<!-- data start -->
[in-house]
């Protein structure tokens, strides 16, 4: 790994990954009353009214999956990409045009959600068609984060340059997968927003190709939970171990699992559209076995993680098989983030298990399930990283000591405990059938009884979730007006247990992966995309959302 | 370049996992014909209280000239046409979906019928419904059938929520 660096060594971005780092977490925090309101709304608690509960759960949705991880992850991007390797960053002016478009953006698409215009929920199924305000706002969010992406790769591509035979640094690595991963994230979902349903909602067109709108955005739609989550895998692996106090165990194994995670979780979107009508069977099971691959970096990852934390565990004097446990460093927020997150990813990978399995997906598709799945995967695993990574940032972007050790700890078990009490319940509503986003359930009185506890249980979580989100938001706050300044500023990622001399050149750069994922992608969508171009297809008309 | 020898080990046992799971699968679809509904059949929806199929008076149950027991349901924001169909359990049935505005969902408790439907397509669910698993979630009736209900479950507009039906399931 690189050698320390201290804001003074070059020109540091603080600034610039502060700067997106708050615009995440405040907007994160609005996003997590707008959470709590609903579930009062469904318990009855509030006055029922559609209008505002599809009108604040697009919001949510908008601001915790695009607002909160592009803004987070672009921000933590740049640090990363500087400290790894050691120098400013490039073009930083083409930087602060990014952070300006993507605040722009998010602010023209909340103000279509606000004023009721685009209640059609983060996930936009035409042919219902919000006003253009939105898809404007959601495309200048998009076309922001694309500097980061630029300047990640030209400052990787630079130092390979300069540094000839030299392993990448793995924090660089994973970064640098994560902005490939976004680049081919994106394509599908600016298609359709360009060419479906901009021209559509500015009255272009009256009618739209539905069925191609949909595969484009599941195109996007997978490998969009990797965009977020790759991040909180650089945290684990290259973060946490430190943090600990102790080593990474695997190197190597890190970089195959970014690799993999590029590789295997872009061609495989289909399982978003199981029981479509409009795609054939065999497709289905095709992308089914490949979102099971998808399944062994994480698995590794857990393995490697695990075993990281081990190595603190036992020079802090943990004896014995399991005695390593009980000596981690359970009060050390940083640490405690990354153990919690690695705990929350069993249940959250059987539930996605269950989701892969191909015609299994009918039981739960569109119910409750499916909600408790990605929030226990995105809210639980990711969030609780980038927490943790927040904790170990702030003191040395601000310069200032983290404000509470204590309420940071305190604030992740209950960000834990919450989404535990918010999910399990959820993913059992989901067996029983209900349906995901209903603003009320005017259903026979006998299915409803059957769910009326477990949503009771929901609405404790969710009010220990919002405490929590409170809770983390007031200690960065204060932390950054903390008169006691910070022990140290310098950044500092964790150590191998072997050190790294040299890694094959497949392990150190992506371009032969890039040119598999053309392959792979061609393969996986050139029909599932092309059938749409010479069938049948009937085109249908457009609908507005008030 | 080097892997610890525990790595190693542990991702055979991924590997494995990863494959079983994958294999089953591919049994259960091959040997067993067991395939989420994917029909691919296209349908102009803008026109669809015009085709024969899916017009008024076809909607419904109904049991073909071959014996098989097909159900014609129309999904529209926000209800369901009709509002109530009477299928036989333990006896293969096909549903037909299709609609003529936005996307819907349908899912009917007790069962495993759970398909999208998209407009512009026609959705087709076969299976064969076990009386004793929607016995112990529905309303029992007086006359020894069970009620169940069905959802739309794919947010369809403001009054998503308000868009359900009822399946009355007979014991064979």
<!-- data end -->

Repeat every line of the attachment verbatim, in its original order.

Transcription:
[in-house]
């Protein structure tokens, strides 16, 4: 790994990954009353009214999956990409045009959600068609984060340059997968927003190709939970171990699992559209076995993680098989983030298990399930990283000591405990059938009884979730007006247990992966995309959302 | 370049996992014909209280000239046409979906019928419904059938929520 660096060594971005780092977490925090309101709304608690509960759960949705991880992850991007390797960053002016478009953006698409215009929920199924305000706002969010992406790769591509035979640094690595991963994230979902349903909602067109709108955005739609989550895998692996106090165990194994995670979780979107009508069977099971691959970096990852934390565990004097446990460093927020997150990813990978399995997906598709799945995967695993990574940032972007050790700890078990009490319940509503986003359930009185506890249980979580989100938001706050300044500023990622001399050149750069994922992608969508171009297809008309 | 020898080990046992799971699968679809509904059949929806199929008076149950027991349901924001169909359990049935505005969902408790439907397509669910698993979630009736209900479950507009039906399931 690189050698320390201290804001003074070059020109540091603080600034610039502060700067997106708050615009995440405040907007994160609005996003997590707008959470709590609903579930009062469904318990009855509030006055029922559609209008505002599809009108604040697009919001949510908008601001915790695009607002909160592009803004987070672009921000933590740049640090990363500087400290790894050691120098400013490039073009930083083409930087602060990014952070300006993507605040722009998010602010023209909340103000279509606000004023009721685009209640059609983060996930936009035409042919219902919000006003253009939105898809404007959601495309200048998009076309922001694309500097980061630029300047990640030209400052990787630079130092390979300069540094000839030299392993990448793995924090660089994973970064640098994560902005490939976004680049081919994106394509599908600016298609359709360009060419479906901009021209559509500015009255272009009256009618739209539905069925191609949909595969484009599941195109996007997978490998969009990797965009977020790759991040909180650089945290684990290259973060946490430190943090600990102790080593990474695997190197190597890190970089195959970014690799993999590029590789295997872009061609495989289909399982978003199981029981479509409009795609054939065999497709289905095709992308089914490949979102099971998808399944062994994480698995590794857990393995490697695990075993990281081990190595603190036992020079802090943990004896014995399991005695390593009980000596981690359970009060050390940083640490405690990354153990919690690695705990929350069993249940959250059987539930996605269950989701892969191909015609299994009918039981739960569109119910409750499916909600408790990605929030226990995105809210639980990711969030609780980038927490943790927040904790170990702030003191040395601000310069200032983290404000509470204590309420940071305190604030992740209950960000834990919450989404535990918010999910399990959820993913059992989901067996029983209900349906995901209903603003009320005017259903026979006998299915409803059957769910009326477990949503009771929901609405404790969710009010220990919002405490929590409170809770983390007031200690960065204060932390950054903390008169006691910070022990140290310098950044500092964790150590191998072997050190790294040299890694094959497949392990150190992506371009032969890039040119598999053309392959792979061609393969996986050139029909599932092309059938749409010479069938049948009937085109249908457009609908507005008030 | 080097892997610890525990790595190693542990991702055979991924590997494995990863494959079983994958294999089953591919049994259960091959040997067993067991395939989420994917029909691919296209349908102009803008026109669809015009085709024969899916017009008024076809909607419904109904049991073909071959014996098989097909159900014609129309999904529209926000209800369901009709509002109530009477299928036989333990006896293969096909549903037909299709609609003529936005996307819907349908899912009917007790069962495993759970398909999208998209407009512009026609959705087709076969299976064969076990009386004793929607016995112990529905309303029992007086006359020894069970009620169940069905959802739309794919947010369809403001009054998503308000868009359900009822399946009355007979014991064979």